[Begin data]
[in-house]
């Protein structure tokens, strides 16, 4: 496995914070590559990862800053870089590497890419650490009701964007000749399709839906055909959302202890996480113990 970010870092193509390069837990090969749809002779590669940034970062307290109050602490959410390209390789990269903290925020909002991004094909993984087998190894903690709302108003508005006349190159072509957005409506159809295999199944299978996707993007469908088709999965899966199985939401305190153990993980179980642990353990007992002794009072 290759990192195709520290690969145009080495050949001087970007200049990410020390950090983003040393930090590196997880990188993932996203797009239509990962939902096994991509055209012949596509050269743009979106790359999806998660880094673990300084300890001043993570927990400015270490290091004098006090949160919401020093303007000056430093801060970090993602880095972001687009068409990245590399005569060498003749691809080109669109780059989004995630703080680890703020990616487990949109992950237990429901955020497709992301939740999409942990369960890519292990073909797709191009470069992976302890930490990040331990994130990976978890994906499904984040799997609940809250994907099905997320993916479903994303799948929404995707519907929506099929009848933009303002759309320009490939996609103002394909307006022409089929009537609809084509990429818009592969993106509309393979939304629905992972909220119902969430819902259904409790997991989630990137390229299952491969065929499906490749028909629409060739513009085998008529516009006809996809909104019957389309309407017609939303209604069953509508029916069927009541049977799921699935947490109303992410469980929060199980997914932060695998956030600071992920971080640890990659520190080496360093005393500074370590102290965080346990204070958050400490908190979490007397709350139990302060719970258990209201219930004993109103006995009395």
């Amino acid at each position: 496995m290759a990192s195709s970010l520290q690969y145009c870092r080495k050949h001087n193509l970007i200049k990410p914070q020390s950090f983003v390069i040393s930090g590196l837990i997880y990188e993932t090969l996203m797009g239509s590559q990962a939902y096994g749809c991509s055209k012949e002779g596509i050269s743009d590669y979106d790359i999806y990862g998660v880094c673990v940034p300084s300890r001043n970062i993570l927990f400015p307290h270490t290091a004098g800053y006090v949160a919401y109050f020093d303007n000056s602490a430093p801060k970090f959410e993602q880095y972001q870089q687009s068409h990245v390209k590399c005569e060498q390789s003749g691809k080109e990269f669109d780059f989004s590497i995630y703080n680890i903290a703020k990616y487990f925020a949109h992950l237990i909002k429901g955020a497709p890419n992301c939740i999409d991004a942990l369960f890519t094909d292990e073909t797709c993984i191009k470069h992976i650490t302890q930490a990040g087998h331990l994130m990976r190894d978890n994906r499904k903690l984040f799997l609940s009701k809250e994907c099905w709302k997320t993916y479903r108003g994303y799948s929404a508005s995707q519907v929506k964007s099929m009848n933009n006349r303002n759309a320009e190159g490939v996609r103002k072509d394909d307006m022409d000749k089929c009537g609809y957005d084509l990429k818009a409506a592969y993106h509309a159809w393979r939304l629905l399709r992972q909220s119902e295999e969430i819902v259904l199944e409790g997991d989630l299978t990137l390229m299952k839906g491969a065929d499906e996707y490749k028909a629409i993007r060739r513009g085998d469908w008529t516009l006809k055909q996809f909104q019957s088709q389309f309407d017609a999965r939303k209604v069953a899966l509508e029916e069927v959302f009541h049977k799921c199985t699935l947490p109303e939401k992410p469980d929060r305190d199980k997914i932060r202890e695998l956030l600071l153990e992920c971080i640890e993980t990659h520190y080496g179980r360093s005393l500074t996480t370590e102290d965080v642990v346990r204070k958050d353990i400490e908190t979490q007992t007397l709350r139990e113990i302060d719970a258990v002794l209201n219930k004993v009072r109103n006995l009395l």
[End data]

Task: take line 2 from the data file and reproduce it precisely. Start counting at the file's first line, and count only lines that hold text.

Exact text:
């Protein structure tokens, strides 16, 4: 496995914070590559990862800053870089590497890419650490009701964007000749399709839906055909959302202890996480113990 970010870092193509390069837990090969749809002779590669940034970062307290109050602490959410390209390789990269903290925020909002991004094909993984087998190894903690709302108003508005006349190159072509957005409506159809295999199944299978996707993007469908088709999965899966199985939401305190153990993980179980642990353990007992002794009072 290759990192195709520290690969145009080495050949001087970007200049990410020390950090983003040393930090590196997880990188993932996203797009239509990962939902096994991509055209012949596509050269743009979106790359999806998660880094673990300084300890001043993570927990400015270490290091004098006090949160919401020093303007000056430093801060970090993602880095972001687009068409990245590399005569060498003749691809080109669109780059989004995630703080680890703020990616487990949109992950237990429901955020497709992301939740999409942990369960890519292990073909797709191009470069992976302890930490990040331990994130990976978890994906499904984040799997609940809250994907099905997320993916479903994303799948929404995707519907929506099929009848933009303002759309320009490939996609103002394909307006022409089929009537609809084509990429818009592969993106509309393979939304629905992972909220119902969430819902259904409790997991989630990137390229299952491969065929499906490749028909629409060739513009085998008529516009006809996809909104019957389309309407017609939303209604069953509508029916069927009541049977799921699935947490109303992410469980929060199980997914932060695998956030600071992920971080640890990659520190080496360093005393500074370590102290965080346990204070958050400490908190979490007397709350139990302060719970258990209201219930004993109103006995009395």